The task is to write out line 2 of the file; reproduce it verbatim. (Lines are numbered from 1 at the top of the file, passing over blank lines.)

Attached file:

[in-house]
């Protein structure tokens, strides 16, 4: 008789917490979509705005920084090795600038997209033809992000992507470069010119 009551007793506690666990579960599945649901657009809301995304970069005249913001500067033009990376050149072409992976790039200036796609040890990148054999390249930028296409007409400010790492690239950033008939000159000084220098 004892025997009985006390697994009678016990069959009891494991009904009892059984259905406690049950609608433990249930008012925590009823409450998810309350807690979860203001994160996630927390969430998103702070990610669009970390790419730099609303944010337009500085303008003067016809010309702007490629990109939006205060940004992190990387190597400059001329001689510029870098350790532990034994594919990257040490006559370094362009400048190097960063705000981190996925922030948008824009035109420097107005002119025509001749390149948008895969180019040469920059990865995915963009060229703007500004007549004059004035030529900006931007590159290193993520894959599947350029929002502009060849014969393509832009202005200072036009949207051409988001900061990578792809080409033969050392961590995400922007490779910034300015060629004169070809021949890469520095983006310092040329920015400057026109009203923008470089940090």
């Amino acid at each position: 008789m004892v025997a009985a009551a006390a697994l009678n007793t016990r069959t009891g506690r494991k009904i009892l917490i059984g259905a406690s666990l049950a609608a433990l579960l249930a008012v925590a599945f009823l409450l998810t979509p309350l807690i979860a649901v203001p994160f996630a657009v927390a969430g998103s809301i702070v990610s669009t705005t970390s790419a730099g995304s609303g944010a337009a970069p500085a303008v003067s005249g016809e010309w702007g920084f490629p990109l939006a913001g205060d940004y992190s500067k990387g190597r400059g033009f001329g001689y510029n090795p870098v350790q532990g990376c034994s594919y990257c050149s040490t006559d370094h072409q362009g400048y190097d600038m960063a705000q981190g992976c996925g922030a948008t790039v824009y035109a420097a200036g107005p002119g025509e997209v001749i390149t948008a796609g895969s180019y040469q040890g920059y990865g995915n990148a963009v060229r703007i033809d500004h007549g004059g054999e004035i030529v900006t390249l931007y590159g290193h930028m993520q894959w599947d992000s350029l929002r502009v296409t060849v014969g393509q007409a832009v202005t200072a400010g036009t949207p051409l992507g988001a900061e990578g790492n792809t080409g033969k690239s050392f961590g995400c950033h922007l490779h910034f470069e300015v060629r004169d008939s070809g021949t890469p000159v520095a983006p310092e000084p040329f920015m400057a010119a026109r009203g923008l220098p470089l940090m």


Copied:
């Protein structure tokens, strides 16, 4: 008789917490979509705005920084090795600038997209033809992000992507470069010119 009551007793506690666990579960599945649901657009809301995304970069005249913001500067033009990376050149072409992976790039200036796609040890990148054999390249930028296409007409400010790492690239950033008939000159000084220098 004892025997009985006390697994009678016990069959009891494991009904009892059984259905406690049950609608433990249930008012925590009823409450998810309350807690979860203001994160996630927390969430998103702070990610669009970390790419730099609303944010337009500085303008003067016809010309702007490629990109939006205060940004992190990387190597400059001329001689510029870098350790532990034994594919990257040490006559370094362009400048190097960063705000981190996925922030948008824009035109420097107005002119025509001749390149948008895969180019040469920059990865995915963009060229703007500004007549004059004035030529900006931007590159290193993520894959599947350029929002502009060849014969393509832009202005200072036009949207051409988001900061990578792809080409033969050392961590995400922007490779910034300015060629004169070809021949890469520095983006310092040329920015400057026109009203923008470089940090």